Gil Scott-Heron, at 62; musician sang, spoke about social injustice
NEW YORK — Long before Public Enemy urged the need to “Fight the Power’’ or N.W.A. offered a crude rebuke of the police, Gil-Scott Heron was articulating the rage and the disillusionment of the black masses through song and spoken word. Mr. Scott-Heron, widely considered one of the godfathers of rap with his piercing social and political prose laid against the backdrop of minimalist percussion, flute, and other instrumentation, died Friday at age 62. His was a life full of groundbreaking, revolutionary music and personal turmoil that included a battle with crack cocaine and stints behind bars in his later years.
Musician and singer Michael Franti, who also is known for work that has examined racial and social injustices, perhaps summed up the dichotomy of Mr. Scott-Heron in a statement yesterday that described him as “a genius and a junkie.’’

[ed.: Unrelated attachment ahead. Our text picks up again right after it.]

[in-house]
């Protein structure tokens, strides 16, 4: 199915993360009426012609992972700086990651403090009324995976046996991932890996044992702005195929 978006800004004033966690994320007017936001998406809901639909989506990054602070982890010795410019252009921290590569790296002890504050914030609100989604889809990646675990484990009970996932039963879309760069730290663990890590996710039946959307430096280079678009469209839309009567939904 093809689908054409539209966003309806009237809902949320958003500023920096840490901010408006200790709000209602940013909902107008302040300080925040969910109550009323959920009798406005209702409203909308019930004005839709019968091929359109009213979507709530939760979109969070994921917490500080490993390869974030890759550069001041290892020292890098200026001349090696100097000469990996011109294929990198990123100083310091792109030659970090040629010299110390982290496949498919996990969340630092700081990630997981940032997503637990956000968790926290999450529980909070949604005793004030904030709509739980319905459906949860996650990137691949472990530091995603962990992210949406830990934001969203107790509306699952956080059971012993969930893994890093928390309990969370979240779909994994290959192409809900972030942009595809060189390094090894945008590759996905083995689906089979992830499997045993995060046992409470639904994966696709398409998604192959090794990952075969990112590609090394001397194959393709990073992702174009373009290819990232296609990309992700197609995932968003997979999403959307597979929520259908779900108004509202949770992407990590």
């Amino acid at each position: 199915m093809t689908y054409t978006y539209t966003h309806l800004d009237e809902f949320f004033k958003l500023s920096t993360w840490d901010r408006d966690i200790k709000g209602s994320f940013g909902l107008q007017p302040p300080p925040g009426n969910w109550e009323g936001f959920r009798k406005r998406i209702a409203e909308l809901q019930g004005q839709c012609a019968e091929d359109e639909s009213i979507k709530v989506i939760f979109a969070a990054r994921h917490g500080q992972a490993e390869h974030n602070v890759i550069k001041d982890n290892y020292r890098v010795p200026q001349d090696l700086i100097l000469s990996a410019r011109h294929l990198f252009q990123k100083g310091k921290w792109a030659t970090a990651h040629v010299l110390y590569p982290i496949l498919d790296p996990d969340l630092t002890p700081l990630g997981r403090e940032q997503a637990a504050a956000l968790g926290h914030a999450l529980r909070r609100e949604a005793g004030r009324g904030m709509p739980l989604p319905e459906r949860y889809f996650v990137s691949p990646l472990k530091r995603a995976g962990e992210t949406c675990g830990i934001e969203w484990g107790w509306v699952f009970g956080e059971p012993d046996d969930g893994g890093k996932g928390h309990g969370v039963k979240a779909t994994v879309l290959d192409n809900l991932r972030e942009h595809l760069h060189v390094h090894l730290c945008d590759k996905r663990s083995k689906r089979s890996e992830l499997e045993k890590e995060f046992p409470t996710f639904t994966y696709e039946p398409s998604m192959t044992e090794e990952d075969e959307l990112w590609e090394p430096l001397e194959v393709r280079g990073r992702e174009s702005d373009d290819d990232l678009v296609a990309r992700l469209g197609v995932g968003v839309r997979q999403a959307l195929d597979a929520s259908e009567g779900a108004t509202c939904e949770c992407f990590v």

“The first time I met him in San Francisco in 1991 while working as a doorman at the Kennel Klub, my heart was broken to see a hero of mine barely able to make it to the stage, but when he got there he was clear as crystal while singing and dropping knowledge bombs in his between song banter,’’ said Franti, who described himself as a longtime friend. “His view of the world was so sad and yet so inspiring.’’
Mr. Scott-Heron was known for work that reflected the fury of black America in the post-civil rights era and spoke to the social and political disparities in the country. His songs often had incendiary titles — “Home is Where the Hatred Is’’ or “Whitey on the Moon’’ — and through spoken word and song he tapped the frustration of the masses.
Mr. Scott-Heron was born in Chicago on April 1, 1949. He was raised in Jackson, Tenn., and in New York before attending college at Lincoln University in Pennsylvania. Before turning to music, he was a novelist, at age 19, with the publication of “The Vulture,’’ a murder mystery.